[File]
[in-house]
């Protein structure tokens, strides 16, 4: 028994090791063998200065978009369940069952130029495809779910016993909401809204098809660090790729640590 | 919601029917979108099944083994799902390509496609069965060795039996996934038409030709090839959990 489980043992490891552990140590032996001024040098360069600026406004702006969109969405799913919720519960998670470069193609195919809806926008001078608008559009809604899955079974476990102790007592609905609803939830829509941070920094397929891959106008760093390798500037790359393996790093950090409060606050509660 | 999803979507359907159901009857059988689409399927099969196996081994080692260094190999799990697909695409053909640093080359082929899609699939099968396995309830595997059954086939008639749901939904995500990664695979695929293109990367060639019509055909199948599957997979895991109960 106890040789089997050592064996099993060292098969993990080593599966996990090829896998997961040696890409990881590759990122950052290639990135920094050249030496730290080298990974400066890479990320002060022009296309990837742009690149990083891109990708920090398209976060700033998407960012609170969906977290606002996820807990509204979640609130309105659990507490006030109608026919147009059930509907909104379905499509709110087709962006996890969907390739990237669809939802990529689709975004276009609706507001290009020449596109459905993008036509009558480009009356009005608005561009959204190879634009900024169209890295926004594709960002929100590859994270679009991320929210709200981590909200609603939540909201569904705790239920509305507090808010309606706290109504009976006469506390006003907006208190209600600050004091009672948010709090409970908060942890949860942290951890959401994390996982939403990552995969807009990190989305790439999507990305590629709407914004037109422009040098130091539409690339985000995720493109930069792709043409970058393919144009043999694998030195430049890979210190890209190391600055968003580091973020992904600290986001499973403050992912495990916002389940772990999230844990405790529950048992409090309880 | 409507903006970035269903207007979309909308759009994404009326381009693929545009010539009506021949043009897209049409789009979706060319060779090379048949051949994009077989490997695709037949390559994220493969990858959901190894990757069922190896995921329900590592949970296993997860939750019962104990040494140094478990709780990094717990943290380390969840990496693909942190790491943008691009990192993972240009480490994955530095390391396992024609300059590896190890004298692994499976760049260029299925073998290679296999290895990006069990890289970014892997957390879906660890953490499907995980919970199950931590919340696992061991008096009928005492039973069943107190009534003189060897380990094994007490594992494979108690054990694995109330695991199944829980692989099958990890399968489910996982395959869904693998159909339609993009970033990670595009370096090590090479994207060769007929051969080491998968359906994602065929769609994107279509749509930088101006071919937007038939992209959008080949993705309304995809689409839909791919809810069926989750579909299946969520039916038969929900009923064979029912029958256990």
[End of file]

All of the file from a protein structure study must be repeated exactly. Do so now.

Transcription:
[in-house]
């Protein structure tokens, strides 16, 4: 028994090791063998200065978009369940069952130029495809779910016993909401809204098809660090790729640590 | 919601029917979108099944083994799902390509496609069965060795039996996934038409030709090839959990 489980043992490891552990140590032996001024040098360069600026406004702006969109969405799913919720519960998670470069193609195919809806926008001078608008559009809604899955079974476990102790007592609905609803939830829509941070920094397929891959106008760093390798500037790359393996790093950090409060606050509660 | 999803979507359907159901009857059988689409399927099969196996081994080692260094190999799990697909695409053909640093080359082929899609699939099968396995309830595997059954086939008639749901939904995500990664695979695929293109990367060639019509055909199948599957997979895991109960 106890040789089997050592064996099993060292098969993990080593599966996990090829896998997961040696890409990881590759990122950052290639990135920094050249030496730290080298990974400066890479990320002060022009296309990837742009690149990083891109990708920090398209976060700033998407960012609170969906977290606002996820807990509204979640609130309105659990507490006030109608026919147009059930509907909104379905499509709110087709962006996890969907390739990237669809939802990529689709975004276009609706507001290009020449596109459905993008036509009558480009009356009005608005561009959204190879634009900024169209890295926004594709960002929100590859994270679009991320929210709200981590909200609603939540909201569904705790239920509305507090808010309606706290109504009976006469506390006003907006208190209600600050004091009672948010709090409970908060942890949860942290951890959401994390996982939403990552995969807009990190989305790439999507990305590629709407914004037109422009040098130091539409690339985000995720493109930069792709043409970058393919144009043999694998030195430049890979210190890209190391600055968003580091973020992904600290986001499973403050992912495990916002389940772990999230844990405790529950048992409090309880 | 409507903006970035269903207007979309909308759009994404009326381009693929545009010539009506021949043009897209049409789009979706060319060779090379048949051949994009077989490997695709037949390559994220493969990858959901190894990757069922190896995921329900590592949970296993997860939750019962104990040494140094478990709780990094717990943290380390969840990496693909942190790491943008691009990192993972240009480490994955530095390391396992024609300059590896190890004298692994499976760049260029299925073998290679296999290895990006069990890289970014892997957390879906660890953490499907995980919970199950931590919340696992061991008096009928005492039973069943107190009534003189060897380990094994007490594992494979108690054990694995109330695991199944829980692989099958990890399968489910996982395959869904693998159909339609993009970033990670595009370096090590090479994207060769007929051969080491998968359906994602065929769609994107279509749509930088101006071919937007038939992209959008080949993705309304995809689409839909791919809810069926989750579909299946969520039916038969929900009923064979029912029958256990």